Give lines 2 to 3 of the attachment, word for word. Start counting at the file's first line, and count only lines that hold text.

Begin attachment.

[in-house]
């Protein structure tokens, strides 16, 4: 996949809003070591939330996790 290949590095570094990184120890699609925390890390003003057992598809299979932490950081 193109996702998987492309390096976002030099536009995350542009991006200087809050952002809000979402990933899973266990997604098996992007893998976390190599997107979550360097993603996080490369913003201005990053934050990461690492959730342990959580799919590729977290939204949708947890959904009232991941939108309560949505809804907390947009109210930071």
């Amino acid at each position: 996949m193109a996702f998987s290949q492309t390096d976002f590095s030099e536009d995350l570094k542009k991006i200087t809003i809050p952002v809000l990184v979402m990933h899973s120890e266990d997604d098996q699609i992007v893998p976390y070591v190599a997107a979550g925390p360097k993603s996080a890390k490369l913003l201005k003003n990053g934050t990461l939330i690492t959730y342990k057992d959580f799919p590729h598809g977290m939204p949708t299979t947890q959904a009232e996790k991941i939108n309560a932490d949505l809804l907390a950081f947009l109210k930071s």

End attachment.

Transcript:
């Protein structure tokens, strides 16, 4: 996949809003070591939330996790 290949590095570094990184120890699609925390890390003003057992598809299979932490950081 193109996702998987492309390096976002030099536009995350542009991006200087809050952002809000979402990933899973266990997604098996992007893998976390190599997107979550360097993603996080490369913003201005990053934050990461690492959730342990959580799919590729977290939204949708947890959904009232991941939108309560949505809804907390947009109210930071």
């Amino acid at each position: 996949m193109a996702f998987s290949q492309t390096d976002f590095s030099e536009d995350l570094k542009k991006i200087t809003i809050p952002v809000l990184v979402m990933h899973s120890e266990d997604d098996q699609i992007v893998p976390y070591v190599a997107a979550g925390p360097k993603s996080a890390k490369l913003l201005k003003n990053g934050t990461l939330i690492t959730y342990k057992d959580f799919p590729h598809g977290m939204p949708t299979t947890q959904a009232e996790k991941i939108n309560a932490d949505l809804l907390a950081f947009l109210k930071s």